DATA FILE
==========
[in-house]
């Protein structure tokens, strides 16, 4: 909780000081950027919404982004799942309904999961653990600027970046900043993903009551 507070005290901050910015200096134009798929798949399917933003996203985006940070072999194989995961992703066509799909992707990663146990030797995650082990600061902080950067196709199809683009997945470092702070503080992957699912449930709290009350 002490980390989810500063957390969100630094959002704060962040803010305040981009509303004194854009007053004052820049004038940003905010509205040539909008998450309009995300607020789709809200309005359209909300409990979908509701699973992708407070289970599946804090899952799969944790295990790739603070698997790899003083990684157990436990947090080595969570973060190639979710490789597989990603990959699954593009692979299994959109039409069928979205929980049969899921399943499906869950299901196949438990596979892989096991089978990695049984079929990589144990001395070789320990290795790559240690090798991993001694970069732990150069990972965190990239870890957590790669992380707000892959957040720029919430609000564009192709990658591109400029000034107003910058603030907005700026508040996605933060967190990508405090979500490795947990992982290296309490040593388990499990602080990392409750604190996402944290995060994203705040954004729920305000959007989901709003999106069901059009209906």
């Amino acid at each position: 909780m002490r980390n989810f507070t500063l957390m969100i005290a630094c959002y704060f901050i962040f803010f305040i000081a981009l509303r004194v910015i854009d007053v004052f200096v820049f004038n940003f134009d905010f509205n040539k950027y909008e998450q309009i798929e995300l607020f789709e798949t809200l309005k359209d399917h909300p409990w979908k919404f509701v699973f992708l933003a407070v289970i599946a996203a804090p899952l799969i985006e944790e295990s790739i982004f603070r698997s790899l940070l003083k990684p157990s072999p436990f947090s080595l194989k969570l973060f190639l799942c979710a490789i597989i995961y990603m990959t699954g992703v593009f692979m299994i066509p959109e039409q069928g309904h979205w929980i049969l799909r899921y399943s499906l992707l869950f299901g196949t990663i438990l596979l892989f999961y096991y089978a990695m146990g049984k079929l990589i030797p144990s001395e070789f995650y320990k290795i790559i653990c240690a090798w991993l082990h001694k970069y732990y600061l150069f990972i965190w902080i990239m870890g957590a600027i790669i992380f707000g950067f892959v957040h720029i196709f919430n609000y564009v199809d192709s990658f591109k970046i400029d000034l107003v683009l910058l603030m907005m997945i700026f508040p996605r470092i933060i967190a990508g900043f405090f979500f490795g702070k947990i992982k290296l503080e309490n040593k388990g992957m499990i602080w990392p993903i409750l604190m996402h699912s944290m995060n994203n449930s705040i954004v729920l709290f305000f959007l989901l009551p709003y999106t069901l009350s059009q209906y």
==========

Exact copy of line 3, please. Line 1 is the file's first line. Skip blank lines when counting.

């Amino acid at each position: 909780m002490r980390n989810f507070t500063l957390m969100i005290a630094c959002y704060f901050i962040f803010f305040i000081a981009l509303r004194v910015i854009d007053v004052f200096v820049f004038n940003f134009d905010f509205n040539k950027y909008e998450q309009i798929e995300l607020f789709e798949t809200l309005k359209d399917h909300p409990w979908k919404f509701v699973f992708l933003a407070v289970i599946a996203a804090p899952l799969i985006e944790e295990s790739i982004f603070r698997s790899l940070l003083k990684p157990s072999p436990f947090s080595l194989k969570l973060f190639l799942c979710a490789i597989i995961y990603m990959t699954g992703v593009f692979m299994i066509p959109e039409q069928g309904h979205w929980i049969l799909r899921y399943s499906l992707l869950f299901g196949t990663i438990l596979l892989f999961y096991y089978a990695m146990g049984k079929l990589i030797p144990s001395e070789f995650y320990k290795i790559i653990c240690a090798w991993l082990h001694k970069y732990y600061l150069f990972i965190w902080i990239m870890g957590a600027i790669i992380f707000g950067f892959v957040h720029i196709f919430n609000y564009v199809d192709s990658f591109k970046i400029d000034l107003v683009l910058l603030m907005m997945i700026f508040p996605r470092i933060i967190a990508g900043f405090f979500f490795g702070k947990i992982k290296l503080e309490n040593k388990g992957m499990i602080w990392p993903i409750l604190m996402h699912s944290m995060n994203n449930s705040i954004v729920l709290f305000f959007l989901l009551p709003y999106t069901l009350s059009q209906y």